Isolation and characterisation of the Drosphila dror2 gene : a thesis presented in partial fulfilment of the requirements for the degree of Master of Science in Genetics at Massey University, Palmerston North, New Zealand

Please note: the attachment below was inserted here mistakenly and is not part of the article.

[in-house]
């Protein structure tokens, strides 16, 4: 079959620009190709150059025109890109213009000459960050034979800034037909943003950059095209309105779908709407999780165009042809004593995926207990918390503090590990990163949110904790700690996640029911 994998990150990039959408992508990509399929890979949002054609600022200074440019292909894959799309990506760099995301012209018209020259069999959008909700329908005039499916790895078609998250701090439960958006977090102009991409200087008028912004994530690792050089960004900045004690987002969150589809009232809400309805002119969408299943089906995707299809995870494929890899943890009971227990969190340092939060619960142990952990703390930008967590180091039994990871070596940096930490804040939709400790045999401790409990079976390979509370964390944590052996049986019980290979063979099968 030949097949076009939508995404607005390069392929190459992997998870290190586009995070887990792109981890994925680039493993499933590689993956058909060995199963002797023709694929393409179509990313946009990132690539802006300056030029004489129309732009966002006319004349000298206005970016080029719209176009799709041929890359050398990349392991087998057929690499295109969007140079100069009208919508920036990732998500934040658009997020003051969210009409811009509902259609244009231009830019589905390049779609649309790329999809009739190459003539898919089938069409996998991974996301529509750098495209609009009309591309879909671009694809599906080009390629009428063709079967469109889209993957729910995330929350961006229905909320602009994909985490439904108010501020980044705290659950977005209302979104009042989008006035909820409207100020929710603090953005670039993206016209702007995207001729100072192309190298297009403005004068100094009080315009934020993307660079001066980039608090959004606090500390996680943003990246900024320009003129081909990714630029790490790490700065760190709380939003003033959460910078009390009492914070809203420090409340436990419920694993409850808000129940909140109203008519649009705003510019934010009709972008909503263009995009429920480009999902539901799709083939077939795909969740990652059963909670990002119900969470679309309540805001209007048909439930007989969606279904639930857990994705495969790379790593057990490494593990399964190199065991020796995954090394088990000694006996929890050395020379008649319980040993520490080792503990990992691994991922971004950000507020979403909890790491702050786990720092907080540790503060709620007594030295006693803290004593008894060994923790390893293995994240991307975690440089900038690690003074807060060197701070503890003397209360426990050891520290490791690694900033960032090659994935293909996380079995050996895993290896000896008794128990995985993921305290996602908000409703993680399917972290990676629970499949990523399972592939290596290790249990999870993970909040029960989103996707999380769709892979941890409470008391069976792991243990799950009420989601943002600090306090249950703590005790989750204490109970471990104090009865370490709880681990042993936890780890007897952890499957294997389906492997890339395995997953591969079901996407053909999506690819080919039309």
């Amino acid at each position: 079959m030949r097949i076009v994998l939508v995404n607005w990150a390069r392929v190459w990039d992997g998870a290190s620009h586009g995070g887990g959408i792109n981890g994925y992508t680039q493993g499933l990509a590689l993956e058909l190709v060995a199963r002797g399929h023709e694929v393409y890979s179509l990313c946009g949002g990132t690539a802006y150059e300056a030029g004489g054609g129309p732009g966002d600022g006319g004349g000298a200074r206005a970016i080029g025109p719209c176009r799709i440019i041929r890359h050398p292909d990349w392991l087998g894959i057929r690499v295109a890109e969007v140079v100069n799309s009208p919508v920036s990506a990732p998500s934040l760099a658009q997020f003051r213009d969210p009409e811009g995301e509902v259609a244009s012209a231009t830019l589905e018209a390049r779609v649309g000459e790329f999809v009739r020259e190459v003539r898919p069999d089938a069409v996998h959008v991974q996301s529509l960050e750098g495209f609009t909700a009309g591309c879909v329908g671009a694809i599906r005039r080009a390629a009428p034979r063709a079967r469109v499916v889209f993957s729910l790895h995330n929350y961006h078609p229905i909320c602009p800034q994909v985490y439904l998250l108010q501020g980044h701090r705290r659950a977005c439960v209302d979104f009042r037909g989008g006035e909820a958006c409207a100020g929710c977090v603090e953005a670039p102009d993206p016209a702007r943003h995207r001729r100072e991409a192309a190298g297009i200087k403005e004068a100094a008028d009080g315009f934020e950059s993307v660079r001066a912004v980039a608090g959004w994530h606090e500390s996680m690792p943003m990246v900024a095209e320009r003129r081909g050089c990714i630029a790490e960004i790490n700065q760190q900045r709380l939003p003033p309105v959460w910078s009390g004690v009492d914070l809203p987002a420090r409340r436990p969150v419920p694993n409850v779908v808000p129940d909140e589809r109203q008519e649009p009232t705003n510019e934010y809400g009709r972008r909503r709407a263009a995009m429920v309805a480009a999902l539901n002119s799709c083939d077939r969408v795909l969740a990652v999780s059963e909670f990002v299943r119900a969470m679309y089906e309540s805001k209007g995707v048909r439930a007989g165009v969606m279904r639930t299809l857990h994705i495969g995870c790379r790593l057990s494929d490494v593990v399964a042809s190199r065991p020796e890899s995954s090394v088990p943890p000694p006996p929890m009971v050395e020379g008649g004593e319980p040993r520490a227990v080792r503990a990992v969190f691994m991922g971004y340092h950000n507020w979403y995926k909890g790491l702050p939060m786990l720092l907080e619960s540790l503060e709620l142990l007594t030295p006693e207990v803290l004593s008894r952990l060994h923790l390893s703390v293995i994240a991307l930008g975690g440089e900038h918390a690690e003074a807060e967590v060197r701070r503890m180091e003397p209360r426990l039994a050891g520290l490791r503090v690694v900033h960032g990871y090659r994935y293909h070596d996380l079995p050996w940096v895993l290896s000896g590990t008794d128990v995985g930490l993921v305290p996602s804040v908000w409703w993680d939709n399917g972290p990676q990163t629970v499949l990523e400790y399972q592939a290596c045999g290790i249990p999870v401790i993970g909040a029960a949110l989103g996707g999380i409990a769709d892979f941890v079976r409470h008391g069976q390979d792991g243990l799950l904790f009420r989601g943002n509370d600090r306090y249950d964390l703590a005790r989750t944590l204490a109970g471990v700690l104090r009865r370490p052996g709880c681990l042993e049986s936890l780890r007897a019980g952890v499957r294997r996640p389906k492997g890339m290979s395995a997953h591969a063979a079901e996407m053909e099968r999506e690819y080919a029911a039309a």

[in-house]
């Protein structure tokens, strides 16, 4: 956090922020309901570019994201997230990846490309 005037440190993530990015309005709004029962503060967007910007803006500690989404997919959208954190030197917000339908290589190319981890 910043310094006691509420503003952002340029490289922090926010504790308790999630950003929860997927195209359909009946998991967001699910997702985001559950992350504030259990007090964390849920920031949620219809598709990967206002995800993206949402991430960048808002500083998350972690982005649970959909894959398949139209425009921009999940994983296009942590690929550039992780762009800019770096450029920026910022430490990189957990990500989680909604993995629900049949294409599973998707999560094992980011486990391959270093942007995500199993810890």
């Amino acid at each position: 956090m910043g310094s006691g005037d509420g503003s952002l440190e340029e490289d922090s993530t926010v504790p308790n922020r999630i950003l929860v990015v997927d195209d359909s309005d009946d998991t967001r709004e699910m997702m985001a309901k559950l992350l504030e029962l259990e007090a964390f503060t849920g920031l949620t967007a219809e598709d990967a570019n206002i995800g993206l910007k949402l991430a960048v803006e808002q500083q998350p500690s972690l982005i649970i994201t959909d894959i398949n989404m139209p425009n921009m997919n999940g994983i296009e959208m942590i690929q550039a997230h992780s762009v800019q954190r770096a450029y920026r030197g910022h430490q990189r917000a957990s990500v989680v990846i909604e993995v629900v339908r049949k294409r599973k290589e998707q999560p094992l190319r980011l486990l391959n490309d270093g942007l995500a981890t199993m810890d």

Receptor tyrosine kinases (RTKs) are a family of cell-surface receptors that have an important role in an array of cellular responses including cell migration, proliferation and differentiation (Fantl et al., 1993). RTKs and their ligands are important components in the determination of cell fate through signalling pathways that are activated during both invertebrate and vertebrate development (Pawson and Bernstein, 1990). The Ror subfamily of RTKs are thought to be important for the development of the nervous system as they are expressed highly in the nervous system in the developing embryo, but expression is minimal in adults. Three receptors in this subfamily have been identified. Rorl and Ror2 from humans (Masiakowski and Carroll, 1992) and Dror from Drosophila (Wilson et al., 1993). This thesis involved the isolation and characterisation of the fourth gene in this family Dror2 from Drosophila melanogaster. Degenerate oligonucleotides to conserved regions of the tyrosine kinase domain of RTKs were used to PCR amplify a 200 bp fragment from genomic DNA. A λ genomic library was screened with the labelled fragment in order to isolate the gene. The resulting clone was subcloned and sequenced to obtain the complete sequence of Dror2. The 3' end of the gene was determined by RT-PCR. The transcriptional start point was identified by using 5' RACE and sequencing of the amplification product. Expression of Dror2 was examined using Northern Blot hybridisation and in situ hybridisation to whole mount embryos. The 725 amino acid mature Dror2 protein comprises an extracellular domain containing the signal peptide, cysteine-rich region and kringle domain, a hydrophobic transmembrane domain and the intracellular domain containing a catalytic kinase domain. Three introns were identified, one in the middle of the cysteine-rich region and two flanking the kringle domain.